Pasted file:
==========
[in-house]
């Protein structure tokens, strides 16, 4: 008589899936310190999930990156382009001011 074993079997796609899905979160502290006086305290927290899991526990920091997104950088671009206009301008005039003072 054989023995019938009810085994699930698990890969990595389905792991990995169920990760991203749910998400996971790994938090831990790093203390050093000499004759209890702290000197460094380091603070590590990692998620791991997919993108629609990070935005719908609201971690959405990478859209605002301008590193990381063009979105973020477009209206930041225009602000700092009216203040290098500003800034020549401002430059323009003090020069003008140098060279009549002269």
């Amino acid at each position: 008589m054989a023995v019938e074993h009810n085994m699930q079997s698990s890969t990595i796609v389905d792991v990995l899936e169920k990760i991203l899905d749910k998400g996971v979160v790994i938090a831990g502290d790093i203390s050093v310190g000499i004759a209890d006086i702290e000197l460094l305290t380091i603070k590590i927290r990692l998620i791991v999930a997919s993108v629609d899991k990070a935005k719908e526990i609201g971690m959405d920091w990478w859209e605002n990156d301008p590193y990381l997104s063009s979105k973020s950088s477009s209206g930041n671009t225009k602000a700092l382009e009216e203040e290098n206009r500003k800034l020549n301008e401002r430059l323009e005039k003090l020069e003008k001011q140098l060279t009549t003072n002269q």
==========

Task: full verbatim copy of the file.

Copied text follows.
[in-house]
């Protein structure tokens, strides 16, 4: 008589899936310190999930990156382009001011 074993079997796609899905979160502290006086305290927290899991526990920091997104950088671009206009301008005039003072 054989023995019938009810085994699930698990890969990595389905792991990995169920990760991203749910998400996971790994938090831990790093203390050093000499004759209890702290000197460094380091603070590590990692998620791991997919993108629609990070935005719908609201971690959405990478859209605002301008590193990381063009979105973020477009209206930041225009602000700092009216203040290098500003800034020549401002430059323009003090020069003008140098060279009549002269």
């Amino acid at each position: 008589m054989a023995v019938e074993h009810n085994m699930q079997s698990s890969t990595i796609v389905d792991v990995l899936e169920k990760i991203l899905d749910k998400g996971v979160v790994i938090a831990g502290d790093i203390s050093v310190g000499i004759a209890d006086i702290e000197l460094l305290t380091i603070k590590i927290r990692l998620i791991v999930a997919s993108v629609d899991k990070a935005k719908e526990i609201g971690m959405d920091w990478w859209e605002n990156d301008p590193y990381l997104s063009s979105k973020s950088s477009s209206g930041n671009t225009k602000a700092l382009e009216e203040e290098n206009r500003k800034l020549n301008e401002r430059l323009e005039k003090l020069e003008k001011q140098l060279t009549t003072n002269q």